The air that flows into the engine compartment exits through side scoops that also lend the car’s flanks an aggressive yet sleek allure.

The external architecture is exceptionally streamlined and aerodynamic. The engineers focused on making a captivating, aggressive line by sculpting each area of the car with its function in mind, in line with a conceptual minimalism that now characterises its forms and volumes.

The air flows are channelled along curves around the rear window and over the roof and using the nolder, to guarantee optimal aerodynamic penetration.

Detailed aerodynamic research and numerous wind tunnel test sessions were lavished on the rear section of the car. Air vents beside the rear lights help reduce pressure in the wheel arch area whilst also reducing wake turbulence, through the Base Bleed effect. The two air outlets on the bumpers separate the air flow along the car's side at the exact point that will minimise both the size of the wake and the depressions.

The rear diffuser, which optimises air extraction from the underbody, has three channels, and incorporates two new features. The first of these is an airfoil that boosts its extraction capacity as well as downforce at the rear of the car, using a slight curve in the middle channel. The second innovation is that the side channels have an inverted (concave) curve that ensures the depression area remains uniform across the entire width of the undertray.

Another completely new element is the FF’s chassis, designed to meet higher cabin comfort and space requirements and future safety standards (2015). It also sets the benchmark for a new generation of chassis. It is a predominantly spaceframe construction and, like all recent Ferraris, is made from aluminium.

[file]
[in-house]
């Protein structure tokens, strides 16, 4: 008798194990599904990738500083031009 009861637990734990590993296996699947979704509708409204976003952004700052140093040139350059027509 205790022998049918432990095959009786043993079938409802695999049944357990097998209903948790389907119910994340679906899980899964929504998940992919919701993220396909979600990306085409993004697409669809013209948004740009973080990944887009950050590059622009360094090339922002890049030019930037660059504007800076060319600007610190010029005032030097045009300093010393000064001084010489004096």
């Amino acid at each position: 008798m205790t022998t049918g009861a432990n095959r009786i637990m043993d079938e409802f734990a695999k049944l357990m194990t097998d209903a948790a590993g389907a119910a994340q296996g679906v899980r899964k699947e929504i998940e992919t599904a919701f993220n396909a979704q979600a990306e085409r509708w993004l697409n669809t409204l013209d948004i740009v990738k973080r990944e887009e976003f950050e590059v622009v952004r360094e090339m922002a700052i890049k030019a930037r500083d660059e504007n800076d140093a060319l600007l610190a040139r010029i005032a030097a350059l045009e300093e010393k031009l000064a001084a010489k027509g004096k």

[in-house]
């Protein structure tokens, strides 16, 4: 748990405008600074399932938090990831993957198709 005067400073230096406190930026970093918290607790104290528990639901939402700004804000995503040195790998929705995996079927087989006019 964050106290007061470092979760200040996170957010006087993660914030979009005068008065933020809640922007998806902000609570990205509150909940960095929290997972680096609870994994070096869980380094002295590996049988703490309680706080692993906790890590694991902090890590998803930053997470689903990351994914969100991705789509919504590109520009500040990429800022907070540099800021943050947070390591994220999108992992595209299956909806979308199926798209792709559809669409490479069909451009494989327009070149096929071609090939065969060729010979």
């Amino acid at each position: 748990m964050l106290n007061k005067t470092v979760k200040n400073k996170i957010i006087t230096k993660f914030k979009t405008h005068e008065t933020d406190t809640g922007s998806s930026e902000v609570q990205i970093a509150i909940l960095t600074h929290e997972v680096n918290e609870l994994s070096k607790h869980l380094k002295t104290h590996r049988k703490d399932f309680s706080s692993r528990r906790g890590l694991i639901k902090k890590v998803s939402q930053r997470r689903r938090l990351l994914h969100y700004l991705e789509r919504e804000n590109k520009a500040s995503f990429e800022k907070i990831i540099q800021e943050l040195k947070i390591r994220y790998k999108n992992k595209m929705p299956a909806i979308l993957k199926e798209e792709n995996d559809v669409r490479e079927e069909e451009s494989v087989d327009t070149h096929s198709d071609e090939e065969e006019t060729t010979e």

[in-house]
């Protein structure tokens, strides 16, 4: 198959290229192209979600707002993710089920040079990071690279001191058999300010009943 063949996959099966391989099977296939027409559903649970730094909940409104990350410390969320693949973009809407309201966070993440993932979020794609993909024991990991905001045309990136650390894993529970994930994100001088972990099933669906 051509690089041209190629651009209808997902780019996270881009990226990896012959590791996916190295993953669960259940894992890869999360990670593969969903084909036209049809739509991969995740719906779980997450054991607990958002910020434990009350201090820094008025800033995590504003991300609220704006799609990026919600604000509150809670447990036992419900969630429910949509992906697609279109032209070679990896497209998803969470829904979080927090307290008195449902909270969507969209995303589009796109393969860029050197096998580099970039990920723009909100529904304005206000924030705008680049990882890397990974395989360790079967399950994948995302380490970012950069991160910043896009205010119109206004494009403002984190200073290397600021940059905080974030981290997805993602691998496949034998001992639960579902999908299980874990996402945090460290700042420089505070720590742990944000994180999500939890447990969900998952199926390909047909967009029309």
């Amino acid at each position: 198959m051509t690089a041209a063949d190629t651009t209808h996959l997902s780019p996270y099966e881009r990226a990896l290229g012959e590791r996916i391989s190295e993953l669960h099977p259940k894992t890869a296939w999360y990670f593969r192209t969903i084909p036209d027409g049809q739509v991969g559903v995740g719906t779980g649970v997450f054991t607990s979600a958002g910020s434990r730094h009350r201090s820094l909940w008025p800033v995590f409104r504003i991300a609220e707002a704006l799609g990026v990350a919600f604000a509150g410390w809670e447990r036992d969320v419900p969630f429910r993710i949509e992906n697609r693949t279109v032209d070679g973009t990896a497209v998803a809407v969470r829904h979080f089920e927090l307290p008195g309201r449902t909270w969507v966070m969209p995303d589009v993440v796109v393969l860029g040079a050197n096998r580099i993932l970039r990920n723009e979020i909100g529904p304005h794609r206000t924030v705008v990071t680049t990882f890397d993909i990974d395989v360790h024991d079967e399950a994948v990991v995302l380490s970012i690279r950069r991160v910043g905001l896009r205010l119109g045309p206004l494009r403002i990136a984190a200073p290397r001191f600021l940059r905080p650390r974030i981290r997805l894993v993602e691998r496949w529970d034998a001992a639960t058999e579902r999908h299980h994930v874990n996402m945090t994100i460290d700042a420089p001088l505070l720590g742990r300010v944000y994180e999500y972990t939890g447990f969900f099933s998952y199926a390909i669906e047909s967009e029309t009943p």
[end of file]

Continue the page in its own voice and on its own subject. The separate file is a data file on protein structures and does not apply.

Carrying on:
Different alloys, in fact, have been used for its various areas to guarantee maximum component efficiency and an improved performance-weight ratio.

Hollow, cast nodes have also been used to boost structural rigidity despite weight being decreased. The new chassis was also designed hand-in-glove with the bodywork to minimise the number of components used for each. The structural parts of the body shell are now more efficient as they are mostly made up of extrusions and castings. The result is that the FF’s chassis 10% lighter than the previous generation yet has 6% greater torsional rigidity.

The Interior

Even the FFs’ cabin exudes a unique allure. It is said to be comfortable and enticing with elegant, sophisticated trim and detailing. The boot size is unprecedented too for this kind of car: 450 litres in normal conditions. However, it is also extremely versatile as both rear seats can fold down separately, upping its size to over 800 litres.